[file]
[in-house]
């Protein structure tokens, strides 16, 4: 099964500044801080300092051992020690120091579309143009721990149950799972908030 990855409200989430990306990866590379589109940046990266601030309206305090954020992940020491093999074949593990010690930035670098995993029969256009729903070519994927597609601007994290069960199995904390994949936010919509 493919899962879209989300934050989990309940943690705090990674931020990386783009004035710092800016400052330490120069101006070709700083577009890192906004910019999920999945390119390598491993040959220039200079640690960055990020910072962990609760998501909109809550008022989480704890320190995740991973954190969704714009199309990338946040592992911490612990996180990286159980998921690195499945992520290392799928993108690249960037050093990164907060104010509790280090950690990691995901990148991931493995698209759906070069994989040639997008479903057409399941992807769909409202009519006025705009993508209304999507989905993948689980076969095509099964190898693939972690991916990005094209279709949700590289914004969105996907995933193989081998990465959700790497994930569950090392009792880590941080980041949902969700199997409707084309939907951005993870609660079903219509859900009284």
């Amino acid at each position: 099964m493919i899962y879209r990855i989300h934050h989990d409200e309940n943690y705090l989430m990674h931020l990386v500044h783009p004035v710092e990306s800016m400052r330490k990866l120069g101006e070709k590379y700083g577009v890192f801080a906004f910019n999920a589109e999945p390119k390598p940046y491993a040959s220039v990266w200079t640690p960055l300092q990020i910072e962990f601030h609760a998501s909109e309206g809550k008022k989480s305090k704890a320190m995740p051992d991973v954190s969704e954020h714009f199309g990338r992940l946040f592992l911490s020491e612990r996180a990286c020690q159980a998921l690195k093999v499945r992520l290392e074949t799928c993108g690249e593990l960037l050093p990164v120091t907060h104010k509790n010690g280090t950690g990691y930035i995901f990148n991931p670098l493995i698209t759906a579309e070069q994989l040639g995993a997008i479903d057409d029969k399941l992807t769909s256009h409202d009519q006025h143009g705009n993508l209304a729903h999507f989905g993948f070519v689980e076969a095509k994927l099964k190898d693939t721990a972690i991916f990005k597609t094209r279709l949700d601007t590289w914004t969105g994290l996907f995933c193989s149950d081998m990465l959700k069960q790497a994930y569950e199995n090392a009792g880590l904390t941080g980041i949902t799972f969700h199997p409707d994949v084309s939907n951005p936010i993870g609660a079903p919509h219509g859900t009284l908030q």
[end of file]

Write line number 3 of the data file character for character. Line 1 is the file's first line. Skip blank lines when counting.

């Amino acid at each position: 099964m493919i899962y879209r990855i989300h934050h989990d409200e309940n943690y705090l989430m990674h931020l990386v500044h783009p004035v710092e990306s800016m400052r330490k990866l120069g101006e070709k590379y700083g577009v890192f801080a906004f910019n999920a589109e999945p390119k390598p940046y491993a040959s220039v990266w200079t640690p960055l300092q990020i910072e962990f601030h609760a998501s909109e309206g809550k008022k989480s305090k704890a320190m995740p051992d991973v954190s969704e954020h714009f199309g990338r992940l946040f592992l911490s020491e612990r996180a990286c020690q159980a998921l690195k093999v499945r992520l290392e074949t799928c993108g690249e593990l960037l050093p990164v120091t907060h104010k509790n010690g280090t950690g990691y930035i995901f990148n991931p670098l493995i698209t759906a579309e070069q994989l040639g995993a997008i479903d057409d029969k399941l992807t769909s256009h409202d009519q006025h143009g705009n993508l209304a729903h999507f989905g993948f070519v689980e076969a095509k994927l099964k190898d693939t721990a972690i991916f990005k597609t094209r279709l949700d601007t590289w914004t969105g994290l996907f995933c193989s149950d081998m990465l959700k069960q790497a994930y569950e199995n090392a009792g880590l904390t941080g980041i949902t799972f969700h199997p409707d994949v084309s939907n951005p936010i993870g609660a079903p919509h219509g859900t009284l908030q």